"The fact of the matter is that the utilities last year didn't do very much with the forward market," Sladoje said. "Now it is ironic that the biggest asset they have for 2001 is the forward contracts they bought last year. Everyone is fighting over them now. The governor has commandeered them, and the sellers are trying to weasel out of them.

"We sent a bill to the governor's office for a little over a billion dollars the day after they were commandeered. This week we are applying to the state board of control in a formal application and it now comes out to close to a billion-and-a-half dollars."

Ironically before "all hell broke loose" last summer in California's wholesale power market, the Cal-PX was close to getting some local traders interested in its future market, said Sladoje, a former executive with the Chicago Board of Trade, who noted that the lack of local individual traders was one of the shortcomings the Cal-PX couldn't overcome, and it will be tough, he said, for the privately financed Automated Power Exchange (APX) in Santa Clara, CA, or another electricity exchange to overcome this.

The model should be the Nymex natural gas and petroleum exchanges, both of which, Sladoje said, have managed to get local traders involved. And "efficient, smooth-running" commodity exchange has between 50 and 70% of its volume down by individuals --- not commercial and trading professionals.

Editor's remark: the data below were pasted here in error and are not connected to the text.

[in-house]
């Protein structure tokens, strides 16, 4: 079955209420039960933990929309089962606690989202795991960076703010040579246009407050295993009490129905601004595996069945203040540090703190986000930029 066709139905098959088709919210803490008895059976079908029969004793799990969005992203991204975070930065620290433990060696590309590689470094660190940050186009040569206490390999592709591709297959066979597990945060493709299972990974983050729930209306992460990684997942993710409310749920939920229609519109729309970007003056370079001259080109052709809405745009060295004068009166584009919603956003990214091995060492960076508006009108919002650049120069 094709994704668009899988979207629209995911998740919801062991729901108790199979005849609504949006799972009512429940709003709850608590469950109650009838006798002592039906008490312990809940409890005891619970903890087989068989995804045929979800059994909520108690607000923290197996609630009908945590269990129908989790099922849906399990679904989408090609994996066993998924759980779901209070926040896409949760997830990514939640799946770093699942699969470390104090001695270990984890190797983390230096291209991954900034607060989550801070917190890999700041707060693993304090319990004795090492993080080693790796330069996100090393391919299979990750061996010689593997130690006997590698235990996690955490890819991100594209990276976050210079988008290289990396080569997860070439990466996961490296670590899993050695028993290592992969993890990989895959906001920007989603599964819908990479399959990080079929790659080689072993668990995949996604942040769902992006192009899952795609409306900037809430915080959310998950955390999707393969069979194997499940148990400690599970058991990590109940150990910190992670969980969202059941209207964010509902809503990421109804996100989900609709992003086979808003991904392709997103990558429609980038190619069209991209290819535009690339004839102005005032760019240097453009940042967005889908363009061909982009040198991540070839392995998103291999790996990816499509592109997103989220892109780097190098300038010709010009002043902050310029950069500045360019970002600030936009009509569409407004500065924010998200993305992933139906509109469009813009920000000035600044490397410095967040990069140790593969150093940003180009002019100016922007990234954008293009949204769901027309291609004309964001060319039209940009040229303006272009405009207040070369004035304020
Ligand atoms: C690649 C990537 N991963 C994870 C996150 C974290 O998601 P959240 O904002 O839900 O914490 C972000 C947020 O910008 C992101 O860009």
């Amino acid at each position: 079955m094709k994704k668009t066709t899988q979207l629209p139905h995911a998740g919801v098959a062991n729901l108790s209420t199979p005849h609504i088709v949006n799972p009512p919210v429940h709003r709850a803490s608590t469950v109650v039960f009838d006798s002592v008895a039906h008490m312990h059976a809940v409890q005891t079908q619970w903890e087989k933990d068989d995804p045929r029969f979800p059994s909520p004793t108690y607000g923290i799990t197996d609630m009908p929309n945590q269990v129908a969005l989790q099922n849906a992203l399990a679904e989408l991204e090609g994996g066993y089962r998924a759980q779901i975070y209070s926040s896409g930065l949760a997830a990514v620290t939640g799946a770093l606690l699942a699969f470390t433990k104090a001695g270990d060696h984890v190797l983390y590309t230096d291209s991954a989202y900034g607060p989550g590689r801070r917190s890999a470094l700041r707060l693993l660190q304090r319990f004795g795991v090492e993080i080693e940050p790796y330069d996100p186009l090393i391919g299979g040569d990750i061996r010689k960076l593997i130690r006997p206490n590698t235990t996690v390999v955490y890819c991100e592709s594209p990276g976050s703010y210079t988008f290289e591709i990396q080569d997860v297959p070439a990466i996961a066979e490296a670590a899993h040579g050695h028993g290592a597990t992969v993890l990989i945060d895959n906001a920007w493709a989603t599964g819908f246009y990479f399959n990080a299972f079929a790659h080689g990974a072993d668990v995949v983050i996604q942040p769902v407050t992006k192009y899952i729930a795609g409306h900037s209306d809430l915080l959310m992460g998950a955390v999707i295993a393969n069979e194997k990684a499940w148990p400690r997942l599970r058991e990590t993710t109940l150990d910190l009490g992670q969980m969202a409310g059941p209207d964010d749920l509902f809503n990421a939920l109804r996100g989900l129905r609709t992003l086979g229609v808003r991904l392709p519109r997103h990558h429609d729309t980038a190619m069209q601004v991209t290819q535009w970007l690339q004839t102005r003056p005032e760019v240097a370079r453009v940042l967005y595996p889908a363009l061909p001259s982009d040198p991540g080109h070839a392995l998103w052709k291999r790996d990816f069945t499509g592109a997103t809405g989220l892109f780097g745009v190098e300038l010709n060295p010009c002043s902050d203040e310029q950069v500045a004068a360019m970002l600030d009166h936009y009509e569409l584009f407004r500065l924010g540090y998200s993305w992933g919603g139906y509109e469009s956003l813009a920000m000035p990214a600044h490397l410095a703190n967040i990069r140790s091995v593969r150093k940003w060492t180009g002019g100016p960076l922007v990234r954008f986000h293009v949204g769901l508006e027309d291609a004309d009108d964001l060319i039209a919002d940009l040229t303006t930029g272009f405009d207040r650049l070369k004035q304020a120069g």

Before its demise when FERC Dec. 15 ordered the end of mandatory trading in the Cal-PX and a ban against California's investor-owned utilities even selling through the nonprofit exchange, Sladoje's power exchange had agreed to open new exchanges in New England and Alberta, Canada, both of which have now been set aside for the time being.

Aside for California's well-documented supply, frozen retail rates, transmission congestion and natural gas price spikes, Sladoje said there are four more important, but less recognized reasons for why the state's electricity restructuring failed:

The two (PG&E and SoCal Edison) largest utilities' size was too disproportionally large relative to the total marketplace.

Those two, along with San Diego Gas and Electric Co., were unprepared for deregulation, totally unable to push forward contracting until it was too late.

State regulators, legislators and utilities distrusted market solutions; and

FERC, despite its commissioners' contention, has not been market-oriented either.

"The jury is still out on FERC," Sladoje said. "It ordered us to shut down, and it never wanted us running a day-ahead market, and they put this 'soft cap' on us (and the Cal-IS0), the only place in the country. And then, FERC turns around last Friday and orders refunds based on costs. I don't think it is very market oriented.

"In all my years at the Chicago Board of Trade and the Chicago Stock Exchange, I never once saw a transaction on the floor when I saw a buyer run across the pit and say 'before I buy this contract I have to know what you paid for it'."

Richard Nemec, Los Angeles